1-Wire Input Board

This project provides monitoring capability via opto-isolated inputs using a Dallas 1-Wire network for control by our Home Control System (HCS). The project is used to monitor PIR sensors, magnetic contact sensors on doors and our twilight sensor.

As with the rest of our Home Control System (HCS), this project will be powered from our Home Power System (HPS), to ensure reliability, security and resilience.

Design

The circuit provides input capability to our Home Control System (HCS) using our 1-Wire and a Dallas DS2405 devices. The basic circuit/layout is shown below and supports 8 optically isolated input using the ILQ74 quad opto-isolator. The inputs are configured to support a switched 12V signal via a PIR or door switch and can be active high or active low. To limit the current into the ILQ74 we are using 5.6KΩ resistors, which limits the input current to about 2mA at 12V.

Our 1-Wire network uses Cat5 cable and one of the wires provides 5V power. This is used to provide an input to the DS2405 devices, via the transistor on the opto-isolators. The circuit is covered in more detail in the input design section.

The basic board supports two ILQ74 ICs and eight DS2405 devices, supporting 8 input lines but, the boards can be daisy chained to provide many more inputs if required but, we are mainly using USB I/O boards in our Home Control System (HCS) as they provide better response times.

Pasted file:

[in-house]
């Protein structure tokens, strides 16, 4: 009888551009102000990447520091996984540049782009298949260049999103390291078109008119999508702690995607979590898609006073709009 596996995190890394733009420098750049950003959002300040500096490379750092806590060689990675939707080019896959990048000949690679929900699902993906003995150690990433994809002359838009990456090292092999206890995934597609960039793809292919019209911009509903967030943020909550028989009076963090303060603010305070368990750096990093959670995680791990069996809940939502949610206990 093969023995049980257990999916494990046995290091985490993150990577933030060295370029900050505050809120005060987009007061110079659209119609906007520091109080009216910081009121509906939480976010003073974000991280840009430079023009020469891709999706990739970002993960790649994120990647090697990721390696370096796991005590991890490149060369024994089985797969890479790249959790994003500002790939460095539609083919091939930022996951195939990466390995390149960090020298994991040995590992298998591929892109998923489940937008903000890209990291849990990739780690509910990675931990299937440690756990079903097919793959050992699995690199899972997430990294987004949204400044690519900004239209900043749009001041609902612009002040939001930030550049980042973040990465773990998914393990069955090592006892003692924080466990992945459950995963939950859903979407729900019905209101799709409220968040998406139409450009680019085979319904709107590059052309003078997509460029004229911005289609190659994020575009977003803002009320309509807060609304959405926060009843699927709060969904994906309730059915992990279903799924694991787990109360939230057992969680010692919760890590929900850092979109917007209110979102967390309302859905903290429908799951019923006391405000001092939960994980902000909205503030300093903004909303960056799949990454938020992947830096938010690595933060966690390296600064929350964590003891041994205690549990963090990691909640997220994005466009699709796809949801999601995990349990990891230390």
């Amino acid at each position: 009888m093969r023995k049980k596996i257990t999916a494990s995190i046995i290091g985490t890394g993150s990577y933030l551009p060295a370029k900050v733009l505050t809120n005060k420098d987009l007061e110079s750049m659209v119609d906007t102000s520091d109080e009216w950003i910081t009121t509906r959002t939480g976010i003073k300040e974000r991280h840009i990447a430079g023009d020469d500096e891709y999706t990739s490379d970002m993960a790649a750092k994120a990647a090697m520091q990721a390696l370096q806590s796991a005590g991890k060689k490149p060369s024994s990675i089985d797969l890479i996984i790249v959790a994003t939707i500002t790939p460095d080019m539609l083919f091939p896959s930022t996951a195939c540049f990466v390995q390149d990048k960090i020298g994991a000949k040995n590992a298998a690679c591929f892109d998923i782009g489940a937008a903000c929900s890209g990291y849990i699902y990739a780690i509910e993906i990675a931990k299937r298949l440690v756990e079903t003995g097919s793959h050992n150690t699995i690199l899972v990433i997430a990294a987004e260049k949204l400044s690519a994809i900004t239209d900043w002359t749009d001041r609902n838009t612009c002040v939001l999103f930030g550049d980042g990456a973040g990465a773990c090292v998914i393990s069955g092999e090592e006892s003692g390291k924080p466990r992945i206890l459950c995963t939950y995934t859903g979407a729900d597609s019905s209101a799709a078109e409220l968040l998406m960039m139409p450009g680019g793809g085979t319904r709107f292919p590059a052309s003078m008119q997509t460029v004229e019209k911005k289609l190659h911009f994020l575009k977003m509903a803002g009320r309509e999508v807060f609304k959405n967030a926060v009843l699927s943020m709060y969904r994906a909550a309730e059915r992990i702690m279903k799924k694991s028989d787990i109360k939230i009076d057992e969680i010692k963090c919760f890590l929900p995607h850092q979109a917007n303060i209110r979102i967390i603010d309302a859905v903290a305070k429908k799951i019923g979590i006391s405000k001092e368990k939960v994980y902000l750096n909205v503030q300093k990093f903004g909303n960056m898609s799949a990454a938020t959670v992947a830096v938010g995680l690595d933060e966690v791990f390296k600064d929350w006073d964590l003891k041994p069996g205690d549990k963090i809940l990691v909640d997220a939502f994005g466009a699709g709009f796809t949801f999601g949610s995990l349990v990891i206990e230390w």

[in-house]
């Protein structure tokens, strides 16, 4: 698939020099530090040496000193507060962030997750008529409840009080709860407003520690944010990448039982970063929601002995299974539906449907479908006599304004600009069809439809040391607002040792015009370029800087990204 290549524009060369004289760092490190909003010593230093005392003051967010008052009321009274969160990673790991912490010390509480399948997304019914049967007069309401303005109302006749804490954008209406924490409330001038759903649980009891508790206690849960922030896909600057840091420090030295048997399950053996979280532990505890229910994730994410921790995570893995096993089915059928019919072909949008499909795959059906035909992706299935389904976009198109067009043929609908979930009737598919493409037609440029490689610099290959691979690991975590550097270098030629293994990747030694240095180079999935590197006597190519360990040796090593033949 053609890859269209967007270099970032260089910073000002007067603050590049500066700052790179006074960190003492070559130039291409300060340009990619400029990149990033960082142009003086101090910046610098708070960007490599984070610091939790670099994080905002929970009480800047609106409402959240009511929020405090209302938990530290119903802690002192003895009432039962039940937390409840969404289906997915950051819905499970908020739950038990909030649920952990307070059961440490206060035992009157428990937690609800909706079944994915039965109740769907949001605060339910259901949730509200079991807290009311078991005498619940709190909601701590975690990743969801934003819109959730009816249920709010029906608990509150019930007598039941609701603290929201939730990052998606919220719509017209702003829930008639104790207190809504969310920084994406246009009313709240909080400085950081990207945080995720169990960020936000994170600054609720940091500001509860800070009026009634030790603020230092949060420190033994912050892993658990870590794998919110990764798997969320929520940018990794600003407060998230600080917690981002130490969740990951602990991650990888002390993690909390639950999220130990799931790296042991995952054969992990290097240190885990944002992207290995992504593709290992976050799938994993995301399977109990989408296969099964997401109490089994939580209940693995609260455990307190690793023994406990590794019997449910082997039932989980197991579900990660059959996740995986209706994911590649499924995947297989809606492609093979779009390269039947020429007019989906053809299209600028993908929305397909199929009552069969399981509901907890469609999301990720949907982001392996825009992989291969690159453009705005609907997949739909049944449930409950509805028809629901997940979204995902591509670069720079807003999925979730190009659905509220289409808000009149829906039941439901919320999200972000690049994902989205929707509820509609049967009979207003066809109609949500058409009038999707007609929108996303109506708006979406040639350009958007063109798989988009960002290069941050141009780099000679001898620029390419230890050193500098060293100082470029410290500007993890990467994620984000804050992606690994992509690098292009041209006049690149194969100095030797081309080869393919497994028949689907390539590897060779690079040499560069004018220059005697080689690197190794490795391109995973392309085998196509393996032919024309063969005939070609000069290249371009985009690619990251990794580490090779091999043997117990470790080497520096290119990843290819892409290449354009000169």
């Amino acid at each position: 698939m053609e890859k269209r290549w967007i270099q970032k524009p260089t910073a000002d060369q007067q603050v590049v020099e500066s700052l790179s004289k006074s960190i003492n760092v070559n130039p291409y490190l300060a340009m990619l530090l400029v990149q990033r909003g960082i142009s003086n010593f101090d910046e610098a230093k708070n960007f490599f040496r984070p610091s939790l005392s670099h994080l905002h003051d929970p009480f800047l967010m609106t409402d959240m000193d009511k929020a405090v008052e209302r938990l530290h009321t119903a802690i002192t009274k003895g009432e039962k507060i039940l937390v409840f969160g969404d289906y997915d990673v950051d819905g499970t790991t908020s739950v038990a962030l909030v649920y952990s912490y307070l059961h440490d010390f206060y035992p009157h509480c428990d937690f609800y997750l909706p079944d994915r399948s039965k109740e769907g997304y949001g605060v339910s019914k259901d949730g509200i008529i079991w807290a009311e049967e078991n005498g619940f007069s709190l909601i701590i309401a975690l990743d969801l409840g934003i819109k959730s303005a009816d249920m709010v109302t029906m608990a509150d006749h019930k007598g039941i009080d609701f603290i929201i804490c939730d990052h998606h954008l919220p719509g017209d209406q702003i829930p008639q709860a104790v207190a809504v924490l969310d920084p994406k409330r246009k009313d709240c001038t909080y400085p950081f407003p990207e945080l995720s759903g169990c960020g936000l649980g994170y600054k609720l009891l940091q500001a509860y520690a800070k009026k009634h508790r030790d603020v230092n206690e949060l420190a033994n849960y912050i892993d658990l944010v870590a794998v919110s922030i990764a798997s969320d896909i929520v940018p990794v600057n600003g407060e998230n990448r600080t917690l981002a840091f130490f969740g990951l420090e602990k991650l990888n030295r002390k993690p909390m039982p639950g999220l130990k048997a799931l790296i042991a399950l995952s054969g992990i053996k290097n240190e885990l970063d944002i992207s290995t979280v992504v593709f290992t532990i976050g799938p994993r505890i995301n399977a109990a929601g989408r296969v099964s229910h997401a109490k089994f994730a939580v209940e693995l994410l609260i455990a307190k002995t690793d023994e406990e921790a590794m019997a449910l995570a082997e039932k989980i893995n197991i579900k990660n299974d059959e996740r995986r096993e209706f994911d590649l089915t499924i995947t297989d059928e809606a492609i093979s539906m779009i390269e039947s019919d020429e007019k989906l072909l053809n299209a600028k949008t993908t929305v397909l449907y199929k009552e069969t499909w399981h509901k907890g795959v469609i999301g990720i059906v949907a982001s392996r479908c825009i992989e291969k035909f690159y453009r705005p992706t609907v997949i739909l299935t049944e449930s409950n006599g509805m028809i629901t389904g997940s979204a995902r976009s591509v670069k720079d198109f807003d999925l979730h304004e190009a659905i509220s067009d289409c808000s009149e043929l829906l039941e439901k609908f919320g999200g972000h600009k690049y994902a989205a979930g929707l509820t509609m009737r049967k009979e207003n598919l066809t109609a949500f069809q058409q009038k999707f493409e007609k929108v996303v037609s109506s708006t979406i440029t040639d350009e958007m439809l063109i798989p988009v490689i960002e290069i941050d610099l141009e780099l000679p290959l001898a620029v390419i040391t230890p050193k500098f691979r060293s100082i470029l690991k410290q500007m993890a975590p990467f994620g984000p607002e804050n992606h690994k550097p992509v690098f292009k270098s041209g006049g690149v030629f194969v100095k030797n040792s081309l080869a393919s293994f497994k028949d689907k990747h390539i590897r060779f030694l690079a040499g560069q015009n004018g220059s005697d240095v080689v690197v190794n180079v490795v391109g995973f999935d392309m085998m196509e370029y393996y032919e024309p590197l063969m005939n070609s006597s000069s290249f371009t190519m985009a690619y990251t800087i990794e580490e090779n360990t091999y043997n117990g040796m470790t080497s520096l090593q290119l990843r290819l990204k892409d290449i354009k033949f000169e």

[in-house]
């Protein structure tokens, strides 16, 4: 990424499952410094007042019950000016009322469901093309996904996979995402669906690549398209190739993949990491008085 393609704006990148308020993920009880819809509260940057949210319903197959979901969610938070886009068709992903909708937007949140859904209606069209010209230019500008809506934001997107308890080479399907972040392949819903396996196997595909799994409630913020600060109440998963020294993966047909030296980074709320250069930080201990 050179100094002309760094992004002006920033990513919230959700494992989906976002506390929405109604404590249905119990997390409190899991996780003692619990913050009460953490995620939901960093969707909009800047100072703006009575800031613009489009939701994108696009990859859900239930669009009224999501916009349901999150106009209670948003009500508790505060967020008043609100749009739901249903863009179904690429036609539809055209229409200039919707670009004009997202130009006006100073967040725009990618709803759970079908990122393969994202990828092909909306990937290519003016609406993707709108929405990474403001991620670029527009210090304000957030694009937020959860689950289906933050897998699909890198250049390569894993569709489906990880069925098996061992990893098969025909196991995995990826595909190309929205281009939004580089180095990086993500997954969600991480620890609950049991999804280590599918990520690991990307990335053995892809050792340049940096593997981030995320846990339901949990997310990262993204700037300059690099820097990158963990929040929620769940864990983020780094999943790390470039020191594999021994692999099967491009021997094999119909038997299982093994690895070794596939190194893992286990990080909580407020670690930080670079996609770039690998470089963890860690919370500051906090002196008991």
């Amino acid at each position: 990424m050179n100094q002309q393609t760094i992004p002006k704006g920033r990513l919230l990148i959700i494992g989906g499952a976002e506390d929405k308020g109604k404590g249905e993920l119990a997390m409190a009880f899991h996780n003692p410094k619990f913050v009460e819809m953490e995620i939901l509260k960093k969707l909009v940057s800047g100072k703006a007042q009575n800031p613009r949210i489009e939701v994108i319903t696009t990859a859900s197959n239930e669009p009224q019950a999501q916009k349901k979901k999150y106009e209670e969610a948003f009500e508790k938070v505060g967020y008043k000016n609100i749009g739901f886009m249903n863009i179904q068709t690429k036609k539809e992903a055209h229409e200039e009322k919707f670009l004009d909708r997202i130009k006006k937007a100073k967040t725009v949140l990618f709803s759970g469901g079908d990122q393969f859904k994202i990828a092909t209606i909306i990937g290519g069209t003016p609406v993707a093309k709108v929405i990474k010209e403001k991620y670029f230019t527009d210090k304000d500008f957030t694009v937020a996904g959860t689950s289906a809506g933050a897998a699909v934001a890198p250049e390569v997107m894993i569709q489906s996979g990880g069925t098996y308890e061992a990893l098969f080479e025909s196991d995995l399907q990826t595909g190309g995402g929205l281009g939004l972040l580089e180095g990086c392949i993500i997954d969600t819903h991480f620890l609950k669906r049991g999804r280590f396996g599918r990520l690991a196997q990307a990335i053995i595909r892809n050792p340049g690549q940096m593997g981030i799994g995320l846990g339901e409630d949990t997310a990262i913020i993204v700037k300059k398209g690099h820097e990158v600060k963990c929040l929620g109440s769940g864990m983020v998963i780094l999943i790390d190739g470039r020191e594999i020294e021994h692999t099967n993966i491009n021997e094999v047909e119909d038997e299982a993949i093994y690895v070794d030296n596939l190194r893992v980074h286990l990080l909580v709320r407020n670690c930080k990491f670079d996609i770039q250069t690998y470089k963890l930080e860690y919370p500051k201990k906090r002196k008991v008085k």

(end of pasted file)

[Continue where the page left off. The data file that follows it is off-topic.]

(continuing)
This is our circuit layout (Microsoft PowerPoint) using Vero board.

Connectors

All the devices in our home like PIRs and door sensors are connected using standard 6-wire alarm cable and are terminated using 0.1 Inch straight 4-way sockets to fit onto matching PCB mount headers. This means we have a high degree of flexibility in swapping I/O interfaces and technologies. All of the PIRs could plug into our 1-Wire network, an Ethernet IO board or a USB IO adaptor for example.

Status

This project was completed and is in use in our current home.

Conclusions

  • The 1-Wire technology provides a secure and reliable means to control devices like this at very low cost. It is not a fast sensing technology so is better suited to devices where there are not rapid changes of state such as dusk/dawn sensors, door contact sensors etc. We have moved the PIR sensors onto our USB I/O board.
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